Those obstacles are nearly always something we must teach (competence); or something we must communicate (clarity).

There are some previous posts on the topic that you can click through to review so I don’t cover it all again here:

With all of that background, let’s talk about the book.

Turn Your Ship Around!

The first thing to understand is this book does not stand alone. The reader must be familiar with the original book Turn the Ship Around!, its story and premise, or at least have that book available to provide context for he workbook. I have read the original book three times, and was still flipping back through it as I went through the workbook.

imageThe workbook also refers you to several scenes in the Russell Crowe movie Master and Commander: The Far Side of the World as examples (actually counter-examples) of the Leader-Leader model.

The format of the original book, Turn The Ship Around is a series of stories and experiences on board the Santa Fe. Each described a challenge or problem and what the crew and leaders leaned about leadership in overcoming it. Then the general principle is described. The chapter ends with a series of bullet point questions for a leader to ask himself.

The workbook, Turn Your Ship Around! parallels the structure of the main book. Each chapter in the workbook emphasizes a key leadership principle, references specific pages in the original book for the reader to review, then asks a series of questions or (in some cases) proposes an activity, exercise, or “to do” with your organization.

The questions are improved versions of the end-of-chapter questions in the original book.

There is also some additional material that Marquet has developed since writing the original book, for example, his “Ladder of Leadership” model that focuses you on the language in the conversation as leaders are developed.

I’ll get more into that on another post.

Using Turn Your Ship Around!

As I mentioned above, this is a companion work for the original book. Many management teams conduct book study sessions, and this workbook would provide a great structure: Study a chapter and go though the pertinent section in the workbook individually, then come together and share your impressions and answers to the questions.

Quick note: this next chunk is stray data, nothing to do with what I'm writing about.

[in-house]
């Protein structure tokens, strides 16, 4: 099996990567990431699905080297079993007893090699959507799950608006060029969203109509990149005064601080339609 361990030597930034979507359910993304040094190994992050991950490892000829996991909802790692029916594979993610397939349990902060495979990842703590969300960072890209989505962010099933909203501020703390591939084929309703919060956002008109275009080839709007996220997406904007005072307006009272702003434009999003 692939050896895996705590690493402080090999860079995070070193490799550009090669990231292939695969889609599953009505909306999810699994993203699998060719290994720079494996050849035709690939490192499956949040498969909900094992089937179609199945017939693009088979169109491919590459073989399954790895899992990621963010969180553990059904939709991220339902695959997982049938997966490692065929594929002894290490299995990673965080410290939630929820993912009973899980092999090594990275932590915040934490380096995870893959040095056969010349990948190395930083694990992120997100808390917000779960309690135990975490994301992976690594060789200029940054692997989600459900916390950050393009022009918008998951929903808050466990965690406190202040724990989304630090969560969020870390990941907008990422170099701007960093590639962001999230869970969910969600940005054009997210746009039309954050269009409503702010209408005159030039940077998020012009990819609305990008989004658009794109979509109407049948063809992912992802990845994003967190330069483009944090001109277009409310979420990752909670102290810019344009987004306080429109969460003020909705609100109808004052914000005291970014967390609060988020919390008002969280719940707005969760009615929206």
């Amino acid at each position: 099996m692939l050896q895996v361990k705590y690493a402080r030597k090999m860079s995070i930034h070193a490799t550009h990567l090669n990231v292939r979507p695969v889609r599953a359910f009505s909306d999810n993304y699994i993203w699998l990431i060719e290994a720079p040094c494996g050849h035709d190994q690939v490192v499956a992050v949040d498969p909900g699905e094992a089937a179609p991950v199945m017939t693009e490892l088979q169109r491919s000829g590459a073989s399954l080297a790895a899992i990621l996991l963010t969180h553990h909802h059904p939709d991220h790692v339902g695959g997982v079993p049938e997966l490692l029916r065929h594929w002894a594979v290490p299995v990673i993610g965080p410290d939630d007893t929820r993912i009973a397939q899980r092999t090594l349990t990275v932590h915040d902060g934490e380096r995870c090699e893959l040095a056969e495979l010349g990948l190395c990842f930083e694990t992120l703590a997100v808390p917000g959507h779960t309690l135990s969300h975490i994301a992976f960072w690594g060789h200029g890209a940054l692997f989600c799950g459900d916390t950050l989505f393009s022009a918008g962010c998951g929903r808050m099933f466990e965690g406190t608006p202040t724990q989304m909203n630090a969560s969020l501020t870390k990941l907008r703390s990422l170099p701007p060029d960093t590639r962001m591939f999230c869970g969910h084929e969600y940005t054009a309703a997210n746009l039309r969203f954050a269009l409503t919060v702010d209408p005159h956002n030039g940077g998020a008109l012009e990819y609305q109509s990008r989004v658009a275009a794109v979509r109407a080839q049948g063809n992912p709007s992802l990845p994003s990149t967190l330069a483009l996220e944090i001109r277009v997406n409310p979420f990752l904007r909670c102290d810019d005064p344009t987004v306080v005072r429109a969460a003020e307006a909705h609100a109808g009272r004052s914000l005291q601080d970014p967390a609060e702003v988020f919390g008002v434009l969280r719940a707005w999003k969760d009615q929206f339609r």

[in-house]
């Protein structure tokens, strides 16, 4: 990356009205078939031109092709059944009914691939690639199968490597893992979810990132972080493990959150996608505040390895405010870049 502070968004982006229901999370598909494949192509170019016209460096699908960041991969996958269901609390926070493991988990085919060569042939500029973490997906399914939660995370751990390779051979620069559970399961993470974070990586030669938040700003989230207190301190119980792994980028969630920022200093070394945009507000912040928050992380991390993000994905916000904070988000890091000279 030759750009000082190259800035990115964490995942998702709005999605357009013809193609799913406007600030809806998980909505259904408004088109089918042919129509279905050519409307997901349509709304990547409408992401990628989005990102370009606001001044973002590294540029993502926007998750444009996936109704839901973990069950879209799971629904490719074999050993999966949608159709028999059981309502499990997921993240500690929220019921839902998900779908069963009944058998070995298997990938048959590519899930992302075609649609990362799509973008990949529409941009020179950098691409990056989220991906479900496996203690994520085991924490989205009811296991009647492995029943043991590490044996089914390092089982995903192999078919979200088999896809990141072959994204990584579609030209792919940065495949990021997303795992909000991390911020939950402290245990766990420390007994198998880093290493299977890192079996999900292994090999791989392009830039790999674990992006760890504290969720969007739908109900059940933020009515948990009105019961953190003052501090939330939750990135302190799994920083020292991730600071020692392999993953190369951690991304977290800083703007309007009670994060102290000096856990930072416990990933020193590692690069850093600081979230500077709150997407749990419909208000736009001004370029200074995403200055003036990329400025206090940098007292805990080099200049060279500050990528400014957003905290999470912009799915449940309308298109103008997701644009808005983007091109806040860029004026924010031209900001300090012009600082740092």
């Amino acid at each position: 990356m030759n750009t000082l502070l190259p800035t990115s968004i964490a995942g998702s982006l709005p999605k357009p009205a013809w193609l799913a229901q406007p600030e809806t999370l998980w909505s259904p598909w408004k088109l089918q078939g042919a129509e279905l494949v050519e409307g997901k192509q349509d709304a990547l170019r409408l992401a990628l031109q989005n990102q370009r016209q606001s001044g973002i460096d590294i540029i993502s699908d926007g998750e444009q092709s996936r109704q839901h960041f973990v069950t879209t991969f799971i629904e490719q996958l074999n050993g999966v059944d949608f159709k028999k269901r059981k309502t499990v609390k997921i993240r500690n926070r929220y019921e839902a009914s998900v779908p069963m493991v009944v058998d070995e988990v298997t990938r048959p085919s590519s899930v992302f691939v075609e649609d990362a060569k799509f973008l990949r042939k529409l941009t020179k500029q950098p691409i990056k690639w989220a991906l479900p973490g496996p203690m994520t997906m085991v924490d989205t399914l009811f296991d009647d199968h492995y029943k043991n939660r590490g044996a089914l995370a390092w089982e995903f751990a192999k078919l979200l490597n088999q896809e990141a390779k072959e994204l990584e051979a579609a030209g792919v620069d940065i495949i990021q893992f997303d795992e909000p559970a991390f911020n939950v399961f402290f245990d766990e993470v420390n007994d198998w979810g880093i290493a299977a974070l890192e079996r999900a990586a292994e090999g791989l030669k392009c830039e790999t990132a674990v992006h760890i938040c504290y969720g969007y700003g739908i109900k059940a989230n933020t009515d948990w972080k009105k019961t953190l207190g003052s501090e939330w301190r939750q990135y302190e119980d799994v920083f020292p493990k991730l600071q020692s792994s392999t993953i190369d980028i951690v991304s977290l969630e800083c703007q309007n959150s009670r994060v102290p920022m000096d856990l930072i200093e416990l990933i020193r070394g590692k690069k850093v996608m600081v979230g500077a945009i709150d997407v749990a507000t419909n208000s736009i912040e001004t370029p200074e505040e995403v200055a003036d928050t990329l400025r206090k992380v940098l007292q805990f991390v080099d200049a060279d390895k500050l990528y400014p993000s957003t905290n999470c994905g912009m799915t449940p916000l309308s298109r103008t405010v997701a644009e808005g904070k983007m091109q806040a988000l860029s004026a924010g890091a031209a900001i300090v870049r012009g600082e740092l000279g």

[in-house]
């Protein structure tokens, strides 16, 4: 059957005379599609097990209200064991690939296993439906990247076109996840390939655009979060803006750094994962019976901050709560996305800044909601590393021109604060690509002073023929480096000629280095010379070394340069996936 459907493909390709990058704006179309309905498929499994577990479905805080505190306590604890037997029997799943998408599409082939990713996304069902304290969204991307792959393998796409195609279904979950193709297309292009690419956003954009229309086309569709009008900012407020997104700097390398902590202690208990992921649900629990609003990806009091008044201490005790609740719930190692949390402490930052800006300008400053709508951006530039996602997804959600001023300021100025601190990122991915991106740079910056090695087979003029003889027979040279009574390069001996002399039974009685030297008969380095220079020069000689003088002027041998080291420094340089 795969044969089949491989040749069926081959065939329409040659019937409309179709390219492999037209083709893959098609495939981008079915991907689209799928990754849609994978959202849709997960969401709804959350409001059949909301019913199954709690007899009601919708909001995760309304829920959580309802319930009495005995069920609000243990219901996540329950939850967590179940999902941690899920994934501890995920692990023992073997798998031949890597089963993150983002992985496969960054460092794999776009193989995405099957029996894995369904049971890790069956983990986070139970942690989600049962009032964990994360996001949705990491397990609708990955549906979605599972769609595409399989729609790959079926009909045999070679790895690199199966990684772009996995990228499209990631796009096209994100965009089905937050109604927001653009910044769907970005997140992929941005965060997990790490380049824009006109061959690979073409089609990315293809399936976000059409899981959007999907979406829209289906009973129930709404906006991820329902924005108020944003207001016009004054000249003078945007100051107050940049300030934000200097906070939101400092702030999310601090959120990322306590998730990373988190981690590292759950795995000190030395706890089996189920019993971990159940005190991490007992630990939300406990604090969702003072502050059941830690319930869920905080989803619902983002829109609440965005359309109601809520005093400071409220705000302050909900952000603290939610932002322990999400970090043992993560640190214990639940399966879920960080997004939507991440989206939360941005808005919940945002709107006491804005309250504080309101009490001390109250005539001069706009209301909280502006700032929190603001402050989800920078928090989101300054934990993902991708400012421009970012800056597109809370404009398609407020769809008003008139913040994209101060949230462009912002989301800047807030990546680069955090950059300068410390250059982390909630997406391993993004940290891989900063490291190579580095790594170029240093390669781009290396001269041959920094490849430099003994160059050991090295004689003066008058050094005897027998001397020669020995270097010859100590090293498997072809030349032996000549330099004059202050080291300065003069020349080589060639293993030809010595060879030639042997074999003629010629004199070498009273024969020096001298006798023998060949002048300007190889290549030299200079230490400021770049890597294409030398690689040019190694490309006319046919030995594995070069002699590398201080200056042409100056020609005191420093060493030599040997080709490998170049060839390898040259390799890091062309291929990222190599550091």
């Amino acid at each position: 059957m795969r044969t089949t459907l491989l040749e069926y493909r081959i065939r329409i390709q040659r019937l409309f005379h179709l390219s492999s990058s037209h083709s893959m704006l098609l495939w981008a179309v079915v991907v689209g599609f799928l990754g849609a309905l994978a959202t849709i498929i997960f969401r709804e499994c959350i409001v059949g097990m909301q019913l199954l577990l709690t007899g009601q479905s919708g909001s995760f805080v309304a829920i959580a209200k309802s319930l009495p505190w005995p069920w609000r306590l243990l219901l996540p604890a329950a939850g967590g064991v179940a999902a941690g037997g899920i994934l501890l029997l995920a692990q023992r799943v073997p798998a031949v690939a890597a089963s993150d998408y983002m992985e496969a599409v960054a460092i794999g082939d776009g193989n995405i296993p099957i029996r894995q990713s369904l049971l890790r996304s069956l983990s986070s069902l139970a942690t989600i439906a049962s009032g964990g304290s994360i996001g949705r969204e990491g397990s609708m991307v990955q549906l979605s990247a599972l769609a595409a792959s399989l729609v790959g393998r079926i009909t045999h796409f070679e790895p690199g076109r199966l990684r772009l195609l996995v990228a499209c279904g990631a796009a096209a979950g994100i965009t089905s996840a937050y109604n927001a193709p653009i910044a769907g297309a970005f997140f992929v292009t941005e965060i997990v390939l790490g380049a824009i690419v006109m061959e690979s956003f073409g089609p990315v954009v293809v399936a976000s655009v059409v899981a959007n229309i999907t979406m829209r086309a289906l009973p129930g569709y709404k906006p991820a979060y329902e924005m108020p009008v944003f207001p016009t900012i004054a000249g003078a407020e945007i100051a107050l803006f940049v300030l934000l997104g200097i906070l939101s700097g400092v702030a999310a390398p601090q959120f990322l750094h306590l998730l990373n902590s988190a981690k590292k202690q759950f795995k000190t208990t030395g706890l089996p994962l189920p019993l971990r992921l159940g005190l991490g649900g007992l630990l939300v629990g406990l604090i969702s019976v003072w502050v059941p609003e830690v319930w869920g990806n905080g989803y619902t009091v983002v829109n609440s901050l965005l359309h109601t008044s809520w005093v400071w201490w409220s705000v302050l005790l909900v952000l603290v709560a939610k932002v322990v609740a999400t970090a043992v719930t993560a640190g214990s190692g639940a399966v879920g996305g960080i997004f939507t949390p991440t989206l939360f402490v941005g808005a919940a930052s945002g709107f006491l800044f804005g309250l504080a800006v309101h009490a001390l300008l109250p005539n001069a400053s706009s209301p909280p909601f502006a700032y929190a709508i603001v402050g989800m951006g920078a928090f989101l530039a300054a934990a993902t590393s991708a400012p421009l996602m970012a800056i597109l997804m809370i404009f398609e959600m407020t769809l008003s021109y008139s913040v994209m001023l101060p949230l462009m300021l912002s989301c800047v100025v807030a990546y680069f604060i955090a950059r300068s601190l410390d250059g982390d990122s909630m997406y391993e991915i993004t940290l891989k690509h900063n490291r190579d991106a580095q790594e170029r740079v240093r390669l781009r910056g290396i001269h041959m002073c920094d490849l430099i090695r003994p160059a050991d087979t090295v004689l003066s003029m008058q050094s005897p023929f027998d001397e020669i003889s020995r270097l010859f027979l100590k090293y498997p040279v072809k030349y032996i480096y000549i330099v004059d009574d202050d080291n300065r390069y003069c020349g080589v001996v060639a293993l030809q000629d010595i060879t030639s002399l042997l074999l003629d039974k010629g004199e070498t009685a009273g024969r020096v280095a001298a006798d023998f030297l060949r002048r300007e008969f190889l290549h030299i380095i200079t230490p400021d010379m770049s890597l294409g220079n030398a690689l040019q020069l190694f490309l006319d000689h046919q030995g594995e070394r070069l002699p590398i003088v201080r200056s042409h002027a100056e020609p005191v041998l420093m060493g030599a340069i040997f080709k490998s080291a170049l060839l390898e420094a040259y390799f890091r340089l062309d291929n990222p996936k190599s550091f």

Other Material

My review copy also came with a deck of cards intended for structuring a role playing session. A scenario is drawn, and individuals representing the leader and the subordinate draw cards which lay out the language they should use.

Sometimes the leader might be trying to get a reluctant team member to step up and take more responsibility. Another scenario might have the team member showing more initiative than the leader is comfortable with. The idea is for the participants to experience how these various dynamics feel. I haven’t tried it with a group (yet), but it seems like it would be worth doing… with the caveat below.

The Caveat

There’s an old joke out there that goes “How many psychiatrists does it take to change a light bulb?” Answer: “Just one, but the light bulb has to want to change.”

Trying to Change the cultural dynamic of your organization is going to challenge deeply hidden assumptions about people that are firmly entrenched in the mechanics and artifacts the organization uses to get things done. These are things like reports, the way meetings are run, how assignments are given and tracked. If you choose to go down this road, all of those things will be challenged, and you will need to be open to that.

Capt Marquet talks specifically about blowing up the reports, tracking files, chains of signatures during his journey on the Santa Fe. No matter what you say your values and beliefs are, the mechanisms of control define what your culture really believes about who can be trusted with what. This won’t work if you pay lip service to it.

More to Come

Though I’ve been talking this up to clients for the better part of a year (and probably “sold” a hundred or so copies of the book in the process), I haven’t gone into a lot of depth here. I’ll likely be digging into the concepts more in the future. This post is about the new book, so I want to try to constrain myself somewhat to that topic today.

“What Is Lean” – 2015

Mike Rother and Jeff Liker have refined the “What is Lean?” slideshare from earlier this year. I think they have filled things in pretty well. Take a look, then I’ll add my thoughts.

[slideshare id=32227319&doc=definitionoflean-140312100124-phpapp01]

Responsibility of Leaders

The Jim Womack quote on Slide 4 is telling in a number at a number of levels:

“Most management decided they could outsource lean…

‘ Please go do it, here’s your budget, and please get some results, we won’t be too precise about that, and now I will be on to the next issue.’ And of course that is unlikely to produce much a result… It produces something, but it doesn’t produce what we had intended, which was that this would become the core way that managers think.”